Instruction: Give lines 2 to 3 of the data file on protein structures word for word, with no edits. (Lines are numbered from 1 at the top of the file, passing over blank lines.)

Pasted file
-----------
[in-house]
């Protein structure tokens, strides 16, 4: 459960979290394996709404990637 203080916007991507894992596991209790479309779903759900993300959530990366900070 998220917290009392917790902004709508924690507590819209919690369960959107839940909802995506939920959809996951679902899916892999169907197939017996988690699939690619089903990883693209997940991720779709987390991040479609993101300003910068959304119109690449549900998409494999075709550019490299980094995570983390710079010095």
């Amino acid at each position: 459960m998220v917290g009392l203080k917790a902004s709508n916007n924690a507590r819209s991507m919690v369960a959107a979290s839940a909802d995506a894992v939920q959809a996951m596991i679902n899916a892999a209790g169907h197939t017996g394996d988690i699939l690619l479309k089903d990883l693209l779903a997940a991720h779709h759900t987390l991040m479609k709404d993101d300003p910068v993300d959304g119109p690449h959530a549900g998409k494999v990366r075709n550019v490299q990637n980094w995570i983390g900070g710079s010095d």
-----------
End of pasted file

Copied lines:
């Protein structure tokens, strides 16, 4: 459960979290394996709404990637 203080916007991507894992596991209790479309779903759900993300959530990366900070 998220917290009392917790902004709508924690507590819209919690369960959107839940909802995506939920959809996951679902899916892999169907197939017996988690699939690619089903990883693209997940991720779709987390991040479609993101300003910068959304119109690449549900998409494999075709550019490299980094995570983390710079010095």
């Amino acid at each position: 459960m998220v917290g009392l203080k917790a902004s709508n916007n924690a507590r819209s991507m919690v369960a959107a979290s839940a909802d995506a894992v939920q959809a996951m596991i679902n899916a892999a209790g169907h197939t017996g394996d988690i699939l690619l479309k089903d990883l693209l779903a997940a991720h779709h759900t987390l991040m479609k709404d993101d300003p910068v993300d959304g119109p690449h959530a549900g998409k494999v990366r075709n550019v490299q990637n980094w995570i983390g900070g710079s010095d």